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Etching your own copper panels

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Blog series by splintergroup updated 11-02-2016 06:57 PM 6 parts 8734 reads 25 comments total

Part 1: Intro.

10-25-2016 07:28 PM by splintergroup | 6 comments »

I’ve been meaning to do this tutorial for some time now, so let it begin…. Etched panels add another dimension to woodworking projects. The great thing is you can create a panel with most any image, no “talent” required. Some examples of copper. The first image has the copper cleaned and then protected with lacquer, the next two have a patina applied before sealing. You can use most any material, if you can find a way to etch it. Metals are a no-br...

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Part 2: Process Summary

10-28-2016 07:54 PM by splintergroup | 3 comments »

I’ll give the entire process a quick summary here an then show the details with an actual project. Be aware that there are plenty of ways to accomplish this process, do a web search on “making PC boards” or something similar. I’ve used a number of methods when I was young. Most worked ok, but mostly they had the benefit of being cheap! The Resist: To etch copper with a pattern, you want some method of keeping the etchant away from the areas you don’t ...

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Part 3: Making the Image Mask

10-31-2016 06:16 PM by splintergroup | 4 comments »

Welcome back! Please post a comment if there is anything you want clarified or if you have any questions/comments.At the end of the following posts on the actual process, I’ll add a section on alternative methods/materials where appropriate. I also will try to include links to material sources and further info on techniques. Hopefully these links will stay around! The whole process begins with the image you want etched into the copper. This image can be most anything! The restr...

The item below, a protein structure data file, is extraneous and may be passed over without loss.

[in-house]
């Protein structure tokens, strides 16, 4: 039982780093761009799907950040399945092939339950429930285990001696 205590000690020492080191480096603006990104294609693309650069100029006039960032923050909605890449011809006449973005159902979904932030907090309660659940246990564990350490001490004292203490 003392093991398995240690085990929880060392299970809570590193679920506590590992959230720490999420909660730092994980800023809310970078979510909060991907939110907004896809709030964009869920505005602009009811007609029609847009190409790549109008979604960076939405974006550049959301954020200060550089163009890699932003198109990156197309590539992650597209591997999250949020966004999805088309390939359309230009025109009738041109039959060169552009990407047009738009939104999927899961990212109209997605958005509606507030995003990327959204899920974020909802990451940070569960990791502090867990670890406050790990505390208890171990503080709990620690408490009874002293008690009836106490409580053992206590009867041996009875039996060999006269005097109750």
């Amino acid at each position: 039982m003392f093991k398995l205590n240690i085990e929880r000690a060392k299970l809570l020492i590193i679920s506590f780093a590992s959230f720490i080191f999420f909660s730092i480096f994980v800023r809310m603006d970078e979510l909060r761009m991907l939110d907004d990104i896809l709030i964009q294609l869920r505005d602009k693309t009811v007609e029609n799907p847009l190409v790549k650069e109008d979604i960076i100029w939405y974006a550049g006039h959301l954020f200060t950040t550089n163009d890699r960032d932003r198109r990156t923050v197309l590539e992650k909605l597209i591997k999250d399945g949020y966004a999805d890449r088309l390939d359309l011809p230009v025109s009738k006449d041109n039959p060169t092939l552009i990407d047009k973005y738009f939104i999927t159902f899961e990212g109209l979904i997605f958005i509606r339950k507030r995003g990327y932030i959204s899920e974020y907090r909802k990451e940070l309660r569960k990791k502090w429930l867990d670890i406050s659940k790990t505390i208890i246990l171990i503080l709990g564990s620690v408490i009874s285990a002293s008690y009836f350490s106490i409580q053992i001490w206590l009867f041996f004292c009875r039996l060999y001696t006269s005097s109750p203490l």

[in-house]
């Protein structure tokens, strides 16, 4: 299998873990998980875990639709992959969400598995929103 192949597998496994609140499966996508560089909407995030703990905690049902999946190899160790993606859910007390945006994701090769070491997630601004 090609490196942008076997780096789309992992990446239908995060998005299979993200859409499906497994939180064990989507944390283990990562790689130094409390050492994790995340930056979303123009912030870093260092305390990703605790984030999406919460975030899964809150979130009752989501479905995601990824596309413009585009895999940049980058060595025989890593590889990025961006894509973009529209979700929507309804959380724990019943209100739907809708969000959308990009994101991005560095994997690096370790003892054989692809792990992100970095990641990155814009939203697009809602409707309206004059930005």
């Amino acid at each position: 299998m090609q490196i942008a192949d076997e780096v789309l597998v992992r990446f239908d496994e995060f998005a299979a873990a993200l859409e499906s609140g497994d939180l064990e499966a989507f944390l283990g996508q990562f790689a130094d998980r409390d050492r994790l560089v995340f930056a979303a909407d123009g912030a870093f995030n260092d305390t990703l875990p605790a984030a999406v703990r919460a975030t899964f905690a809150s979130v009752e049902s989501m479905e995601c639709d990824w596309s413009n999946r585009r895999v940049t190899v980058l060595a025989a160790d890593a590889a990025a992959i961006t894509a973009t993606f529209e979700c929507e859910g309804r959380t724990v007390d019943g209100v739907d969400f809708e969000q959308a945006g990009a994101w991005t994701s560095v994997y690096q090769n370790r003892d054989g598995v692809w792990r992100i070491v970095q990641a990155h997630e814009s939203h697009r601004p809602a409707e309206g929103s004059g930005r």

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Part 4: Applying the Resist

10-31-2016 09:30 PM by splintergroup | 2 comments »

This is where the path forks in many directions. There are plenty of ways/materials to use here so don’t be afraid to look! Especially check out the ‘Alternatives’ at the end. I use a suspicious blue goo from some anonymous Ebay Chinese source. It works well and is inexpensive compared to other methods. Only down side is the 3-4 weeks it takes for delivery. The ResistNegative photo resist is a paint applied to the bare copper surface on the panel. Wherever the resist ...

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Part 5: Exposing and Developing

11-01-2016 07:34 PM by splintergroup | 3 comments »

So now I have an image mask and a copper plated panel with a layer of dried photo resist. Next up is to get the image onto the copper by exposing it to the proper light. The LightDifferent brands/types of photo resist require different wavelengths or colors of light to activate. I don’t know of any that do not require Ultra Violet (UV) light. Withing the UV spectrum are several “bands” of color, most notably are the UV-A and UV-B bands. UV-A is the spectrum the resist ...

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Part 6: Etch and Finish

11-02-2016 06:57 PM by splintergroup | 7 comments »

Here we are with a etching acid resist applied to the PCB: Next step….. EtchingSimply stated, the etching process needs to remove any copper that is not protected by the resist applied during the previous steps. Copper is very reactive to acids. Traditionally the primary chemical used for PCB manufacturing was Ferric Chloride (FeCl3). I have a “stash” of this stuff from the 1980’s. It works well, but I’ve noticed that it is fairly expensive now ($8/pint, po...

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